Meslin on “Junk Modelling - The Sensory Experience”

April 30, 2020

Well I think we’d all say that it’s been a bit of a challenge in keeping our little ones entertained during this period of having to stay at home.


It’s a total juggle, trying to keep on top of all the monotony of the usual household tasks and reassembling the house seemingly 8 times a day. We have a 5yr old needing home schooling, and trying to keep the middle one entertained and getting the littlest one down to nap to get the home schooling done is like aligning all the moons of Jupiter. 


Inevitably this time has been challenging for all of us in adjusting to the change in our daily routines.  My wife and I have tried to scour as many ideas we could muster to keep our little ones entertained at the same times so that we aren’t trying to orchestrate three different age appropriate activities but one that they can all get involved in and share together.


Most of you have probably seen a load of interesting things to do online and these have been a saving grace for most of us, and summoning as much of the old Blue Peter spirit (showing my age here) of creating perfectly fashioned models or toys from loo roll tubes and a washing up liquid bottle has been nostalgic.


Using our unwanted cardboard and plastic packaging has been a great way of involving them all. We placed a plastic table cloth, that we normally use for painting on the kitchen floor and laid out all the items to decide what to make. Thankfully, a Rocket to go to the moon was decided upon. 


The feel of the different materials was a great sensory experience for our 12month old.  She’s been loving the plastic wrappers, enjoying the feel of rustling them in her hands and the sounds they make.  Playing drums with plastic bottles whether it’s using them as the drum itself or the drum stick. She’s at the stage of collecting things and placing them in baskets, boxes or bags, so any loose item gets placed in anything in which they can fit and be carried.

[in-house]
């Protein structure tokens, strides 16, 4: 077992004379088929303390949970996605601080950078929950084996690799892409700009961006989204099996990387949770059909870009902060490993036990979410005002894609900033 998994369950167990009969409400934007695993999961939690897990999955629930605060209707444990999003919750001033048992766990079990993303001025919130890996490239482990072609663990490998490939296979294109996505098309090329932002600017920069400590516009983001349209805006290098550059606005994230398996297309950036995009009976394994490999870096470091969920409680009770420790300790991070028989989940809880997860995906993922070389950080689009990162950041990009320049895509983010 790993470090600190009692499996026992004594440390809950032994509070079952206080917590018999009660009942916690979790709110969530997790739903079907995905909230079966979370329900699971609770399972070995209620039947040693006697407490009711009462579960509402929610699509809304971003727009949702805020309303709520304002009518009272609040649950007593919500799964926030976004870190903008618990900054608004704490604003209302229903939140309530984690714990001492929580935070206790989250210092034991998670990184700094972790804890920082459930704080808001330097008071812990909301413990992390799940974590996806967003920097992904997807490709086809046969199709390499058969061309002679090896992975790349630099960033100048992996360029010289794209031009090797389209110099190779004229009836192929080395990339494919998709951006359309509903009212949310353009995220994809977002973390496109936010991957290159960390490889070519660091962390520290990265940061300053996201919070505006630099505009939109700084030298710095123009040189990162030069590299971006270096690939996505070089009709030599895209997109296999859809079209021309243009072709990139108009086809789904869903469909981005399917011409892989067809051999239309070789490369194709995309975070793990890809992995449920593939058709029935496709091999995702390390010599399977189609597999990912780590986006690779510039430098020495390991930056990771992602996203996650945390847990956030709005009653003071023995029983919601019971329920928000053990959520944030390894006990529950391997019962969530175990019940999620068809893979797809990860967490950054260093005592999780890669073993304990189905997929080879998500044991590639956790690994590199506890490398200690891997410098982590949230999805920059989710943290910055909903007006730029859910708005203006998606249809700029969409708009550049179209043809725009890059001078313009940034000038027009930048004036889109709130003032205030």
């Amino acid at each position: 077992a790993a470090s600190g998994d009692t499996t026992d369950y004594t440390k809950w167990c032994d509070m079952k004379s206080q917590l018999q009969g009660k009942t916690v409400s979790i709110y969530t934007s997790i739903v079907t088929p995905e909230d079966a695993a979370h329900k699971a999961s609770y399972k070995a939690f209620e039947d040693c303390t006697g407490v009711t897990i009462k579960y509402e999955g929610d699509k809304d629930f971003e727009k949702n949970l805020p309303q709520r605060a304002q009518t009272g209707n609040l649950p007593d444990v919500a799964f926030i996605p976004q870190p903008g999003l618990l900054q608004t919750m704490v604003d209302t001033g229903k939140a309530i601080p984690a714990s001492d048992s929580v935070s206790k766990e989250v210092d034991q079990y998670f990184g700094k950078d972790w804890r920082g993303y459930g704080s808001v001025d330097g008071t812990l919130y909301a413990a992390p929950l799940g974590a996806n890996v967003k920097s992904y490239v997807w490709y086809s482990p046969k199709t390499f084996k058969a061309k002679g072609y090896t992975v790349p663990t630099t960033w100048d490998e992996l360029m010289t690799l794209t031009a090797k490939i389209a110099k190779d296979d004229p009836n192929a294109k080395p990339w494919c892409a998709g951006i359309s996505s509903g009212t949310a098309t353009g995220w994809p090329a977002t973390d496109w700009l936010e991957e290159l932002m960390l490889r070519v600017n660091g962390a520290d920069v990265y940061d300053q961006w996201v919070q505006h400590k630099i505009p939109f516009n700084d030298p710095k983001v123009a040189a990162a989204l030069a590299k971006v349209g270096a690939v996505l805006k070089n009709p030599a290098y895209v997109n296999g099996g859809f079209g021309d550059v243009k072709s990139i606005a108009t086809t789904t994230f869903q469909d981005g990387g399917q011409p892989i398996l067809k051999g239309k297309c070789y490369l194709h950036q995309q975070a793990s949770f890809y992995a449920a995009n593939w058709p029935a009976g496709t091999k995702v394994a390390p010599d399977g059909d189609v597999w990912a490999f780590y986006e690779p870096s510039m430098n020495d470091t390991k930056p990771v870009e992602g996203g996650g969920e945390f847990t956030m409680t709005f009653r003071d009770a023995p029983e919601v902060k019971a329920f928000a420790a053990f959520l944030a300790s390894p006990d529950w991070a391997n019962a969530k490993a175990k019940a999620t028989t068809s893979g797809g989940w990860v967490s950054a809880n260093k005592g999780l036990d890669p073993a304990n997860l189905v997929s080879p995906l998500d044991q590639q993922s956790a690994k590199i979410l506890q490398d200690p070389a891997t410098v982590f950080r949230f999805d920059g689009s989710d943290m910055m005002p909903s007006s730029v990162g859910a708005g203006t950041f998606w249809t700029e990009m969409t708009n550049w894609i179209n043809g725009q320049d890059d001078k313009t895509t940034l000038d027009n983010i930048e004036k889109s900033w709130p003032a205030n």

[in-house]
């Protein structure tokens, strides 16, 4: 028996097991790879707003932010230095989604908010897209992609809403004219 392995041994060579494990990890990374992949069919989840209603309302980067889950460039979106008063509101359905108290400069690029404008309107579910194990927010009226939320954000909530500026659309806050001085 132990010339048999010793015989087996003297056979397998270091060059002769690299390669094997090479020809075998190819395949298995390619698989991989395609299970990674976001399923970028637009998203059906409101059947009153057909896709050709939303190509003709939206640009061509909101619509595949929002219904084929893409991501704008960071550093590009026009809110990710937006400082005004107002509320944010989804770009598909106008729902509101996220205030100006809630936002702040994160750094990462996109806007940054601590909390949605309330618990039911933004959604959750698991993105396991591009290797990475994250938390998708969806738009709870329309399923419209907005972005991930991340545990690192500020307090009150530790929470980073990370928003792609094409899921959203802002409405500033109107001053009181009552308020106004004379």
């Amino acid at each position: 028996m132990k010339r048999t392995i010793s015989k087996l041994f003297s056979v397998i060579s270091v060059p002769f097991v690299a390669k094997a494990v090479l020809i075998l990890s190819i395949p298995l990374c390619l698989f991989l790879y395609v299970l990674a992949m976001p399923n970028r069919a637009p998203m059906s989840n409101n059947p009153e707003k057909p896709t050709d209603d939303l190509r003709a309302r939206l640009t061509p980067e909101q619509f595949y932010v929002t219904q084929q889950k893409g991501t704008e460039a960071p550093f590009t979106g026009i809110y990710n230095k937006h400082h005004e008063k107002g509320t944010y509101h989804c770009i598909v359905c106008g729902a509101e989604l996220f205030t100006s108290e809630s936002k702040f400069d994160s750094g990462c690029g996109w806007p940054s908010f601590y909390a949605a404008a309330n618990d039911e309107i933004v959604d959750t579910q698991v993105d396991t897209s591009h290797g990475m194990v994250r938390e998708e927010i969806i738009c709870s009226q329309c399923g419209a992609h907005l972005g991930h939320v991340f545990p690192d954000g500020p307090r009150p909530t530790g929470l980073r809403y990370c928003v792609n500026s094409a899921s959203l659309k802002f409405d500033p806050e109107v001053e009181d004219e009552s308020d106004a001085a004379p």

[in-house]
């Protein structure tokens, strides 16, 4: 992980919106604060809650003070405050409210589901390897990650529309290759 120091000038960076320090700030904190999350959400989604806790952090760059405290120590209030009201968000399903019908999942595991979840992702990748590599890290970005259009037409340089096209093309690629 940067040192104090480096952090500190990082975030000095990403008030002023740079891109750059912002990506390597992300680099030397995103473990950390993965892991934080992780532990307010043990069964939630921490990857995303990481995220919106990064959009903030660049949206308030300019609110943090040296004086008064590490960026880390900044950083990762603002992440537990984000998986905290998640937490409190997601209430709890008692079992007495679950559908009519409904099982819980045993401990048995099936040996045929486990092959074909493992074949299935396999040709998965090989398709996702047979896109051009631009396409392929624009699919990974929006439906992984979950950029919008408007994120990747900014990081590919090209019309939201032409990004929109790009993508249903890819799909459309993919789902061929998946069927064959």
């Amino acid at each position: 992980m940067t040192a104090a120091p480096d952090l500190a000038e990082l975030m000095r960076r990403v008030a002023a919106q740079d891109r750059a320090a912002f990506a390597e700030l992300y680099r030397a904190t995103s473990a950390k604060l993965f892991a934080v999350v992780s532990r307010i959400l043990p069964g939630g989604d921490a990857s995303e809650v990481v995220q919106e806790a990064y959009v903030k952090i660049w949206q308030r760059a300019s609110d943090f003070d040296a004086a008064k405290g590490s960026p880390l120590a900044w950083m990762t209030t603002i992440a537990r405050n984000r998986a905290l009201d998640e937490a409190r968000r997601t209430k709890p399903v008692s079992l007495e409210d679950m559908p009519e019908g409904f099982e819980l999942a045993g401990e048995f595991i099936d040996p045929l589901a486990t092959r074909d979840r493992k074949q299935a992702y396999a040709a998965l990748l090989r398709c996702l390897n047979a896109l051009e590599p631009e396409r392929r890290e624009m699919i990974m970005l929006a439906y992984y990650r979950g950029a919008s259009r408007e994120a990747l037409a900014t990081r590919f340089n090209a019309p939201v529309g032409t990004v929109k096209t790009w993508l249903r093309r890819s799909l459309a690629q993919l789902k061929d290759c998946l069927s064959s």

Then the paints were set free. Yes, it was messy, very… but that’s what it’s kind of about. The paint between the fingers and the feel of the brushes was another opportunity for contrasting texture and touch.  Whilst we were waiting for parts to dry we were looking at what we could glue or Sellotape, the stickiness of the Sellotape intrigued our littlest one, as she sat there quietly, slowly peeling them from finger to finger.


Learning and development is so much about visual stimulus but it also factors in all the senses and sensory touch is vital. Sensory development is of paramount importance to us hence why we have chosen bold black and white designs to provide visual development on the softest cotton and bamboo mix for our Mesmerising Muslins not only for them to see but to feel as well. It gives them a fantastic sensory experience.


Give the junk modelling a go and just remember (like I keep telling myself with our attempt) the further away your creation is from your intention the more you’re developing your little one’s imagination and sense of fantasy.